Rep. Rashida Tlaib (D-MI-13) joined with State Sen. Stephanie Chang (D-Detroit) for a press conference Monday on the site of Fiat Chrysler Automobiles’ (FCA) new assembly plant in Detroit.
The two lawmakers called on FCA and the Michigan Department of Environment, Great Lakes and Energy (EGLE) to invest $12.5 million in a public health fund to help protect the population from air pollution.
“I’ve said this over and over again: jobs do not fix cancer, and so we need to make sure that it’s not just jobs. It has to be a good quality of life. We cannot give up our health and our right to breathe clean air for jobs,” Tlaib said during the press conference, according to the Detroit Free Press. “We live in your backyard. You have a responsibility to us.”
Residents joining with Congresswoman @RashidaTlaib and State Senator @stephanielily to call on @FiatChrysler_NA to do more to protect residents from the environmental impact of its new plant. I’m live and local on @WWJ950 at 10:30.
Listen live https://t.co/rjkMApPyfq pic.twitter.com/jTy12WFF6P
— Vickie Thomas (@VickiethomasWWJ) October 28, 2019
Sen. Chang said she’s heard from concerned constituents about the affects the new plant could have on their asthma, chronic obstructive pulmonary disease, and other illnesses. But FCA maintains that the new assembly plant will have “the lowest emissions rate in the United States.”
“FCA is not only committed to creating 5,000 new jobs in Detroit, but also building an assembly plant that will have the lowest emissions rate in the United States. Also, we will voluntarily conduct additional air monitoring and make those results public,” the company said in a statement released Monday. “Today, we are currently engaged with various Detroit community groups to determine additional environmental projects to ensure we’re a good neighbor that is respectful of the community in which we’ve been allowed to operate. We will announce those plans once finalized.”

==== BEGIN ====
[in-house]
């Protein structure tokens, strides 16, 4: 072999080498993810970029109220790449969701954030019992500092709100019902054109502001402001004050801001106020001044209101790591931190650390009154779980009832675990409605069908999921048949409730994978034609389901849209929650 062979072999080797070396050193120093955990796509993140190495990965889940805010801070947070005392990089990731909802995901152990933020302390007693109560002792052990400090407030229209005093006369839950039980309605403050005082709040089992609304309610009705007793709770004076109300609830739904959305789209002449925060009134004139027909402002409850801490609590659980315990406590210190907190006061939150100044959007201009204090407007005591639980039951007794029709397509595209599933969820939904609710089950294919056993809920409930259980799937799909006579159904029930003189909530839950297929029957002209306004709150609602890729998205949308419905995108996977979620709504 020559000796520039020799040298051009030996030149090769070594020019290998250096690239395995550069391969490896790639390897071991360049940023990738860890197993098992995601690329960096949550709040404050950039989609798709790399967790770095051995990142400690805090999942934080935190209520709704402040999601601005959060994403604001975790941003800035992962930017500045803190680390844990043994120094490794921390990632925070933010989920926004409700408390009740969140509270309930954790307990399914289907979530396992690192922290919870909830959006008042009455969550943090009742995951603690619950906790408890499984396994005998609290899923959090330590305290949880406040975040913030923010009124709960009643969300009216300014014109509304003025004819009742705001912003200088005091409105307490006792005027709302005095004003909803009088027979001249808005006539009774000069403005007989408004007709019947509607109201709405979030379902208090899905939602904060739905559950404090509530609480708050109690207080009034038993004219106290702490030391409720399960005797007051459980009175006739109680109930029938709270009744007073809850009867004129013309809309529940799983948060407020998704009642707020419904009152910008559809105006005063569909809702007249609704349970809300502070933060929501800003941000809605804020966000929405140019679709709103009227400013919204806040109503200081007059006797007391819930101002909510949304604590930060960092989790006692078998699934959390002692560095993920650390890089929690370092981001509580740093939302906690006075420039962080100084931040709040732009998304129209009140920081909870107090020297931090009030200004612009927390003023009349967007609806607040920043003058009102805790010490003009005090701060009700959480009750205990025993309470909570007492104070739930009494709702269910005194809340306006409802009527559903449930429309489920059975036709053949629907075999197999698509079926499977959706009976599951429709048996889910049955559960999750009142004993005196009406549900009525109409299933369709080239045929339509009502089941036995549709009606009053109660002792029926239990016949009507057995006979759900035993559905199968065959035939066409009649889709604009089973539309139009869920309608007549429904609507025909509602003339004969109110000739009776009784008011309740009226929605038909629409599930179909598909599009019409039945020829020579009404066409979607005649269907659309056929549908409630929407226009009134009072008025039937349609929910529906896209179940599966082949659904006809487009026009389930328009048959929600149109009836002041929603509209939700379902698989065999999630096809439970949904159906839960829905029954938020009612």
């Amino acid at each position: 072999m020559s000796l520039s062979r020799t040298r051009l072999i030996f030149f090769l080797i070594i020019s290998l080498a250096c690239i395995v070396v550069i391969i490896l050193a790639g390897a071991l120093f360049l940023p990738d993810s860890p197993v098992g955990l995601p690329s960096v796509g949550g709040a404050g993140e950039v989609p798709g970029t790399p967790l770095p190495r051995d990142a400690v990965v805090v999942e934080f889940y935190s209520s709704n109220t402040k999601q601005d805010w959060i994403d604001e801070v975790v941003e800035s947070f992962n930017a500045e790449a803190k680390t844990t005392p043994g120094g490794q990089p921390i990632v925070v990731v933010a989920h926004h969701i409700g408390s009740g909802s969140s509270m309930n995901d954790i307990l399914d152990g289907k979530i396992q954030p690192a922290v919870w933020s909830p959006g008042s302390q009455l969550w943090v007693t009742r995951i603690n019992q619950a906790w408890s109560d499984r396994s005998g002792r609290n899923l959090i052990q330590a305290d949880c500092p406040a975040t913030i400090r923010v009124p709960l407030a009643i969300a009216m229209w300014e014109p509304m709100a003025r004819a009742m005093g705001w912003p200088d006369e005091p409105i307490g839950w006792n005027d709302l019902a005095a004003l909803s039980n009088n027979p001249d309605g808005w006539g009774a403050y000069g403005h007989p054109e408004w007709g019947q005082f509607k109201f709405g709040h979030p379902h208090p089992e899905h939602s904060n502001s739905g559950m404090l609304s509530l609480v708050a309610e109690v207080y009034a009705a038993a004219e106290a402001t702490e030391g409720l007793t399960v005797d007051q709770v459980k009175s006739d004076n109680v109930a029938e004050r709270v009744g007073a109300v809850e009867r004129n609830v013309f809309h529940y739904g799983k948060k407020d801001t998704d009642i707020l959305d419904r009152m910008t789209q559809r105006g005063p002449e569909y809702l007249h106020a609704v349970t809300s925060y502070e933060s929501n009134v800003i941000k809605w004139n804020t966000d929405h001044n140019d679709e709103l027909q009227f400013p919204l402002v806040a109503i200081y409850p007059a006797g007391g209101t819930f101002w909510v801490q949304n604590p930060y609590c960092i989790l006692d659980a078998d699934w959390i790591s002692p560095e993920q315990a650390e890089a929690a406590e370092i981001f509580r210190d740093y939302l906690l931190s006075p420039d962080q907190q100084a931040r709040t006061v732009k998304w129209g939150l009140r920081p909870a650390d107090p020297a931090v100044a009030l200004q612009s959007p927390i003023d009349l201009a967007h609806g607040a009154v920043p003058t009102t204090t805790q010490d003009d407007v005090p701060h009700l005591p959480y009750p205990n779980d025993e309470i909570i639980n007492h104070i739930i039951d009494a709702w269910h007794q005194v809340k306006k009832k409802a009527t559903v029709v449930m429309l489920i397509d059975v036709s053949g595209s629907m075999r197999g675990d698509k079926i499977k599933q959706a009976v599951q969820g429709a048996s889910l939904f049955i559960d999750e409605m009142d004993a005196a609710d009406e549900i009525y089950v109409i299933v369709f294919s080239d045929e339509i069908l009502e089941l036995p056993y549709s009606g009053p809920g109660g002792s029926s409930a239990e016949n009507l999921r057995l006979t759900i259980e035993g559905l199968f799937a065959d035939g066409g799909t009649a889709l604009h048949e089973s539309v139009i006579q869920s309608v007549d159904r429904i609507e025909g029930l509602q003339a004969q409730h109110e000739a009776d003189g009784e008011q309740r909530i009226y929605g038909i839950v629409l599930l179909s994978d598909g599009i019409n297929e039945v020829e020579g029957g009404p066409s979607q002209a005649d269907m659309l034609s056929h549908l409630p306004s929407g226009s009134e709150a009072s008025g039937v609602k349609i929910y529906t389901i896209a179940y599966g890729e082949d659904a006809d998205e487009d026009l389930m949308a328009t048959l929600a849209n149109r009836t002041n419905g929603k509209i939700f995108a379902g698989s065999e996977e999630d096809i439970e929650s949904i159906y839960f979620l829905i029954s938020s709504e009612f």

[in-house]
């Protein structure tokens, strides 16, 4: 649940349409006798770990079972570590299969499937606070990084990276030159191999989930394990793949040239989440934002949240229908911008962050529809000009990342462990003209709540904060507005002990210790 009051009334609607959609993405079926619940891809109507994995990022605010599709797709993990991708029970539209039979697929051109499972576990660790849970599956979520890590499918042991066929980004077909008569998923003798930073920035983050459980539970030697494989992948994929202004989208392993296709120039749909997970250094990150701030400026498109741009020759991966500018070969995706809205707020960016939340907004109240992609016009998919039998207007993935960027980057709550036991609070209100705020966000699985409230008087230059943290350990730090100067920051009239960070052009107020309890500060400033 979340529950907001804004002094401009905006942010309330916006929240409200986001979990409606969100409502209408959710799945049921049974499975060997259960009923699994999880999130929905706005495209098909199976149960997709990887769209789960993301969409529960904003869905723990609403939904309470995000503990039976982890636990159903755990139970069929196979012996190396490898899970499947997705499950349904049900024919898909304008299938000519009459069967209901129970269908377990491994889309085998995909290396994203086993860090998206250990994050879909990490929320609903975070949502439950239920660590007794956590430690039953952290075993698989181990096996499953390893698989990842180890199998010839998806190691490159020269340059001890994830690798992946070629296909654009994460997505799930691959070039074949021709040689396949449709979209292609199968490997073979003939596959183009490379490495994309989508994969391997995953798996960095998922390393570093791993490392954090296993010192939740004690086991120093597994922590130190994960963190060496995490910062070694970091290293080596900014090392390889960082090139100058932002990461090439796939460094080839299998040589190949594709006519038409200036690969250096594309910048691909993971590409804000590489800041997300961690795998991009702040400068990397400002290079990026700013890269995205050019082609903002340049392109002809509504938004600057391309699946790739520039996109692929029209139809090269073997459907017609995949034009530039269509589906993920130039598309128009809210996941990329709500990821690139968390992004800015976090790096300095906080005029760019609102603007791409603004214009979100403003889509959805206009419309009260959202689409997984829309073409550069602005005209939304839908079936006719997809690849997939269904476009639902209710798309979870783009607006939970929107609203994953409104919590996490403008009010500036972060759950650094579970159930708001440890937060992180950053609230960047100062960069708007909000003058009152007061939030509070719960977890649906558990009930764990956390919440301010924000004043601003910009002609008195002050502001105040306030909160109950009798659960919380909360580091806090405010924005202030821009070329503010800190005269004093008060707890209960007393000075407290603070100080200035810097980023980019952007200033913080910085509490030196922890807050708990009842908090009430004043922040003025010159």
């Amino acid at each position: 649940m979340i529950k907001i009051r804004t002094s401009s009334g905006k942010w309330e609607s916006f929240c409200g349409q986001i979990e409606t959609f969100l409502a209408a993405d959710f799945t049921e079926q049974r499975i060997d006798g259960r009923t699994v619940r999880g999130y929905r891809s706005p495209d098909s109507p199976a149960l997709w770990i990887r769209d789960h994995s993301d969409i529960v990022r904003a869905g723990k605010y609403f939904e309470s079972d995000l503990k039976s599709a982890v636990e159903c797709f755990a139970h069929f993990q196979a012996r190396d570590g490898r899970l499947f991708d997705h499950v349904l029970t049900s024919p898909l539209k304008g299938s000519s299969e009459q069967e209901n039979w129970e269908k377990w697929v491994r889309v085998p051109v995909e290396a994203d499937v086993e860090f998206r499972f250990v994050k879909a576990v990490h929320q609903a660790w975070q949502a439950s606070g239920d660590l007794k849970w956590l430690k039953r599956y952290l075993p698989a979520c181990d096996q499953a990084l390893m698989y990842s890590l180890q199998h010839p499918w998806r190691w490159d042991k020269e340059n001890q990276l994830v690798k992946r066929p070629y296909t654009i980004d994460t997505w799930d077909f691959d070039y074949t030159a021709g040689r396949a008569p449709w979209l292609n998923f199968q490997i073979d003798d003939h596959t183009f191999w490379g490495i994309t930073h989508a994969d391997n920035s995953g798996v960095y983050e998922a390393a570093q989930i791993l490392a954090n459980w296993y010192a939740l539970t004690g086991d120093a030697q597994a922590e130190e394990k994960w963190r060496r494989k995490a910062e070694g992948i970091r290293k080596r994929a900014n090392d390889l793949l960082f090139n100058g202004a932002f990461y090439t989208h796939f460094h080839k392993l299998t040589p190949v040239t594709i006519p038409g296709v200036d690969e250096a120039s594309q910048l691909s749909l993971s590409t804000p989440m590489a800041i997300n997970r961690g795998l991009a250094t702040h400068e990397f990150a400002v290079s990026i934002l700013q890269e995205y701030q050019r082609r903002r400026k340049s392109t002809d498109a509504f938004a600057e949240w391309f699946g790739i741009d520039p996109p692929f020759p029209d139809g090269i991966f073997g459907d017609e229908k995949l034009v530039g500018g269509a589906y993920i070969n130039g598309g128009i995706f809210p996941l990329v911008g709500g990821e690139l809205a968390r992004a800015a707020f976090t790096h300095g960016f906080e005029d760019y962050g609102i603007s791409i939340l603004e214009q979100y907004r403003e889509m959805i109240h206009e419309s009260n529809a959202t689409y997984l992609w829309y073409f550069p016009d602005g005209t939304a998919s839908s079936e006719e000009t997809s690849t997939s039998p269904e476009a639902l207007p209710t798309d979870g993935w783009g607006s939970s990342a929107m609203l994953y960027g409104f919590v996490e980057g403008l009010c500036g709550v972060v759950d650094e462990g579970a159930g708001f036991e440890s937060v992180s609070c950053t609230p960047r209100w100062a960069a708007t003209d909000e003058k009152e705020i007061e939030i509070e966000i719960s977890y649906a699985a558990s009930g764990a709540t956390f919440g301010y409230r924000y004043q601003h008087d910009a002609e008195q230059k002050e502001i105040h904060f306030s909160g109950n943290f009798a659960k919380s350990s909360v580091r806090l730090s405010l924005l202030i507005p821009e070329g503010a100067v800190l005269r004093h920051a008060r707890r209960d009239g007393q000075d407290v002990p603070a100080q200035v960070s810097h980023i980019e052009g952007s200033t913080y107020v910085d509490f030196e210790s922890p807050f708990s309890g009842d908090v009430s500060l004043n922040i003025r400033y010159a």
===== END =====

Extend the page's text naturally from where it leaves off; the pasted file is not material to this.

According to Tlaib and Chang, more than 780 residents signed a petition that was delivered to the FCA and Michigan EGLE on Monday. The petition demands $12.5 million for a public health fund to “support protections and public health education for vulnerable populations around the project.”
Tomorrow we will deliver petitions signed by >780 residents, urging FCA & @MichiganEGLE to include key public health & environmental protections for East Side residents.
We've heard from many about their asthma & COPD, concerns about trucks on neighborhood streets, VOC increase. https://t.co/LpHZ8gFzLg
— Stephanie Chang (@stephanielily) October 28, 2019
“$7.5 million will support the estimated cost of filter installation in 10 large, 15 medium and 10 small buildings, and $5 million will support ongoing public health education,” the petition elaborates.
Other demands in the petition include the installation air filtration systems and air quality monitoring systems in nearby schools and senior-living buildings, as well as vegetative buffers, truck routing, and regular community meetings.
“Therefore, we urge FCA to include all of the following recommendations and projects, and respectfully request that EGLE only approve FCA’s Environmental Plan if these are included,” says the petition.
“Right here, yet again, we have corporations like FCA taking millions in public subsidies (land and our tax money) while a block over, a low income neighborhood has to live with dirty air, noise, trucks coming down their streets and more,” Tlaib wrote on Twitter after the news conference.
Right here, yet again, we have corporations like @FiatChrysler_NA taking millions in public subsidies (land and our tax $) while a block over, a low income neighborhood, has to live with dirty air, noise, trucks coming down their streets and more. 1/2 https://t.co/wTRSKLClf4
— Rashida Tlaib (@RashidaTlaib) October 28, 2019
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Anthony Gockowski is managing editor of Battleground State News, The Ohio Star, and The Minnesota Sun. Follow Anthony on Twitter. Email tips to [email protected].
Photo “Rashida Tlaib” by Rashida Tlaib and “Stephanie Chang” by Stephanie Chang.